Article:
Brian Keyo: Rocksteady Primer, Digital Pirates and Reissue Issues

Brian Keyo, as our buddy JJ Loy pointed out, has “been given unprecedented access to music vaults and written some of the most definitive liner notes about this music” and next to a few other gentlemen like Laurence Cane-Honeysett, who oversees the Trojan catalog, has the background to prove it.

He’s written notes for Derrick Morgan releases on Reggae Retro, one of the most over looked gems in the Skatalites’ catalog: Lester Sterling’s retrospective Sterling Silver on Sterling’s own Echo label, and plenty of Heartbeat collections including Something Special: Ska Hot Shots by Rolando Alphonso, Ska After Ska After Ska, Foundation Ska and Tribute To Jackie Mittoo.

Well he’s now laid down a very thorough primer on Rocksteady complete with pictures and a list of the most if not all of the groups that recorded in that short time period. It’s a great read indeed. Go to his site now to read From The Aces To The Zodiacs, A Primer in Jamaican Rock Steady and learn a thing or two while you are at it.

After reading that you can then head over to a more current interview with Brian by Big Shot Zine from Germany. In it Brian discusses recent issues you might have heard about concerning Rock A Shocka and Dub Store Studio One reissues, digital piracy, why Prince Buster can’t do a better job at reissuing his own material and youtube/podcast music streaming.

He offers some harsh notes specifically about the recent Studio One reissue from Rock A Shocka I mentioned yesterday and goes on to discuss the Merritone podcasts he offers for download on his site, why that’s ok, and how/why artists are not seeing as much money from the recent flood of reissues on the market.

He is also working on an expanded Merritone article for his site that I am sure will be just as indepth as the other projects he has put together. Check is site for updates.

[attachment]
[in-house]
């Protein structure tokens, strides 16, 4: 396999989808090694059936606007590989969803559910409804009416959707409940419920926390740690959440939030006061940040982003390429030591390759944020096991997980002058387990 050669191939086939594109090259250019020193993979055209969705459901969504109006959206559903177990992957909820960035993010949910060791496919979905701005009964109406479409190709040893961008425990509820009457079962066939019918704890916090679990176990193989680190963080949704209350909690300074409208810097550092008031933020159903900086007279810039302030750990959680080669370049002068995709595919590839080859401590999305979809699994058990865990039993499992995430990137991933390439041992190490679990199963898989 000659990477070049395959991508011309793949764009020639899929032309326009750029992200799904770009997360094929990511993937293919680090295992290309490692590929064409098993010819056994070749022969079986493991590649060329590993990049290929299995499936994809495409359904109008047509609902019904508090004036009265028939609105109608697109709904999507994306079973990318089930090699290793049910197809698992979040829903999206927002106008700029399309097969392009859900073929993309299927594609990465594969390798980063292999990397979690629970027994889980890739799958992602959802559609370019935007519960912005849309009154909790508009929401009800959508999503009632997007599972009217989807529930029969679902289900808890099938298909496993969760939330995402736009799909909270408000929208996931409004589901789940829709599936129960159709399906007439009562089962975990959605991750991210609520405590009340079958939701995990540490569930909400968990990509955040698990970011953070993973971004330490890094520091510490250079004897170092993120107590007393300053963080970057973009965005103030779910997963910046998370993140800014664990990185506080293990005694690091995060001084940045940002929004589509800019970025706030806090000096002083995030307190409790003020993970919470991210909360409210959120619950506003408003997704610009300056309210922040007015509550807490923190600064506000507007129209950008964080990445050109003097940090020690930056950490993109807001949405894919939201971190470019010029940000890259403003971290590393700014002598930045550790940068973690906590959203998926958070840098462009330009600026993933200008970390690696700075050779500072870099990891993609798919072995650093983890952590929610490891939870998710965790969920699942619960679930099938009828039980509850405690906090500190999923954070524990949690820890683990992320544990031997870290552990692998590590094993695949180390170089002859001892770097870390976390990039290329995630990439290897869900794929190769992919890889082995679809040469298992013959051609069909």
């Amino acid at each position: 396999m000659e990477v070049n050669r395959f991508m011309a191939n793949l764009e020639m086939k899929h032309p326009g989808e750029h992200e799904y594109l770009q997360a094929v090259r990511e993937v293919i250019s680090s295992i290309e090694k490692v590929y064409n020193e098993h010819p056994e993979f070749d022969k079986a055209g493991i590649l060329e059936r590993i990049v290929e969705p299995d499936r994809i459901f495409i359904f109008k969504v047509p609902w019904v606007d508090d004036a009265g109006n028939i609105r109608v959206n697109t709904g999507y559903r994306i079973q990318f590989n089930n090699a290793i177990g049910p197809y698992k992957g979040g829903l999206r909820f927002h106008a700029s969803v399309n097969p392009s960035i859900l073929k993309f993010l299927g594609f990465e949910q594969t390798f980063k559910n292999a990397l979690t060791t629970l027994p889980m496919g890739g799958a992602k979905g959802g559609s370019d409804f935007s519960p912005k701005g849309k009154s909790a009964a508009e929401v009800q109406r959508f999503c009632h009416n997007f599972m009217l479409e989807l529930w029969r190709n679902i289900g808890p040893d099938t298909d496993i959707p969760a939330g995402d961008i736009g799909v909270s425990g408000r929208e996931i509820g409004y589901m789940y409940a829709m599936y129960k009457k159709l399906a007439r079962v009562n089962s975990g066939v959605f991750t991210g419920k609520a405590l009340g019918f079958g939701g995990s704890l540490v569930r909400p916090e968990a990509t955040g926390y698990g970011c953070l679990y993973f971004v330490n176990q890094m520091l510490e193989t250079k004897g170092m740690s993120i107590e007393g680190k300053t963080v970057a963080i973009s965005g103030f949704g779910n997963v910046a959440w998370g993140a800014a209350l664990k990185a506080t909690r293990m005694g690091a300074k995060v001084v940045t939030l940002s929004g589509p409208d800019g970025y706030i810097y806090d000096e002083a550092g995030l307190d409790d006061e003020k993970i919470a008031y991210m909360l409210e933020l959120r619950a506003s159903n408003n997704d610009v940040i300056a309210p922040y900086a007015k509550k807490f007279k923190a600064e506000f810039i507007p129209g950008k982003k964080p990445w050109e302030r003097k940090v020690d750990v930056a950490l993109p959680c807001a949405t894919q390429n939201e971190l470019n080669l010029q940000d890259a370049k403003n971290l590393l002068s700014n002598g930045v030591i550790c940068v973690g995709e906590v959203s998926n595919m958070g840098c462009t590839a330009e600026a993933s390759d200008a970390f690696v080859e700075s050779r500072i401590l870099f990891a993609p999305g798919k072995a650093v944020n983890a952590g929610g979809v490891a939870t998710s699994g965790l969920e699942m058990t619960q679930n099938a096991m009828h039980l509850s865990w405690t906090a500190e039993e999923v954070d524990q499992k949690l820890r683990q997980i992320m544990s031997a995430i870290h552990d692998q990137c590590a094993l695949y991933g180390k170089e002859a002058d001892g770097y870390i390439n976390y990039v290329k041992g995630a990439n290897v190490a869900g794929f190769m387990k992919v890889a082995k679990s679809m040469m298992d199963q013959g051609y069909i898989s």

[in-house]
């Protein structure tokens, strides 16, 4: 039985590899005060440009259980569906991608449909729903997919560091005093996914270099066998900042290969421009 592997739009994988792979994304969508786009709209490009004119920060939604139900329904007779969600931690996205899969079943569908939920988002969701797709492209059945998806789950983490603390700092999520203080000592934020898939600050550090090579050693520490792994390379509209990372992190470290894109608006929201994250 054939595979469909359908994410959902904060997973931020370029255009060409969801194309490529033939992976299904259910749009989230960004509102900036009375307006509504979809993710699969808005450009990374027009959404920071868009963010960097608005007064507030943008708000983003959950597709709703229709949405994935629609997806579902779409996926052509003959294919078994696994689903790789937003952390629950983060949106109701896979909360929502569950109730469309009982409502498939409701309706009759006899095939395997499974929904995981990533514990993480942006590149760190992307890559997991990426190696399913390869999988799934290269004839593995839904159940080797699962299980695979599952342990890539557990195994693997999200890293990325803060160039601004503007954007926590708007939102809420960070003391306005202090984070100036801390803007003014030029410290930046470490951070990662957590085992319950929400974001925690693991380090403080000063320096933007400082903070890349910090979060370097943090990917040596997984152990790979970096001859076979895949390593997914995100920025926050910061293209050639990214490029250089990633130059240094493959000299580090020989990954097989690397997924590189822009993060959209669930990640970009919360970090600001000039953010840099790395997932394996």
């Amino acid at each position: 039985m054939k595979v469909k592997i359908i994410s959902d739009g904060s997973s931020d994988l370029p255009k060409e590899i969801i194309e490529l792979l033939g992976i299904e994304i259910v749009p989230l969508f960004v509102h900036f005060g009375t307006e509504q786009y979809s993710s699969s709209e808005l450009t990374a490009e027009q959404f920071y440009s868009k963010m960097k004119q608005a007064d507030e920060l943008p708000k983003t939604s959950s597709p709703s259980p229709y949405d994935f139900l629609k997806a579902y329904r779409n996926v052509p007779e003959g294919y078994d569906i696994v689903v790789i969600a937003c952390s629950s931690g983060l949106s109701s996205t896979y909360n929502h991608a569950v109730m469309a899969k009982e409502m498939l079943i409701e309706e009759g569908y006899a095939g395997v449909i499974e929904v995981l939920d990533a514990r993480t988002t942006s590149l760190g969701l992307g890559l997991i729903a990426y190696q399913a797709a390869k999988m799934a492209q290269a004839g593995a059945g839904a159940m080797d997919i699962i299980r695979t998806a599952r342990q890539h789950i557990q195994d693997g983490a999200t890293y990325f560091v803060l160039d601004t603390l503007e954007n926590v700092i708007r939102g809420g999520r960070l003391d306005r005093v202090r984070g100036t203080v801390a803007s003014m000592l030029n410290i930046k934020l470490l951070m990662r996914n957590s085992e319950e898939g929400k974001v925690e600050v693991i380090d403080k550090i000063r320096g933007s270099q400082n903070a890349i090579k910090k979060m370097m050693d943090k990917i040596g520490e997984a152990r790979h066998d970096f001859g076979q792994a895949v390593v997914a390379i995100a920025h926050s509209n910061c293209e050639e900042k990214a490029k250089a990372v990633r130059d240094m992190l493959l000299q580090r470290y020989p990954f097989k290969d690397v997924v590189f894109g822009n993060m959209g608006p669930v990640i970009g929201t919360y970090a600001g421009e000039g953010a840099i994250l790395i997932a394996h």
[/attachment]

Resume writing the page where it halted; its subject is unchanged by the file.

I have to say that since I myself am doing some reissues, and those of us that want to try make the music available again, for the most part act in good faith to secure the rights to these releases. There are bad ones sure. While there will probably always be disagreements over so many aspects of the music, inherent to the very nature of Jamaican recording and contracts, I doubt anyone would to go as much trouble as Rock A Shocka does without having some form of a contract in place. I’ve talked to Tommy, he’s spun in LA before, hung out in London recently and he’s always come across as genuine. He posted the following messsage to his Facebook page when the issue was first brought to his attention:

I had big shock this morning….. Dub Store Sound inc (JAPAN) wrote about Rock A Shacka Made Studio 1 Bootleg on his website. I don’t know what does he want ???? We never press bootleg records in our business.

Brian has his supporters and detractors as we all do for so many reasons we won’t get into. Read the articles and make your own calls. Either way you learn something new everyday and with Ska, Rocksteady and Reggae class is always in session.

I've been involved in the Los Angeles music scene since at least 1995 going to shows, promoting, spinning records and running labels. Ska and Early Reggae are my passion among other things of course.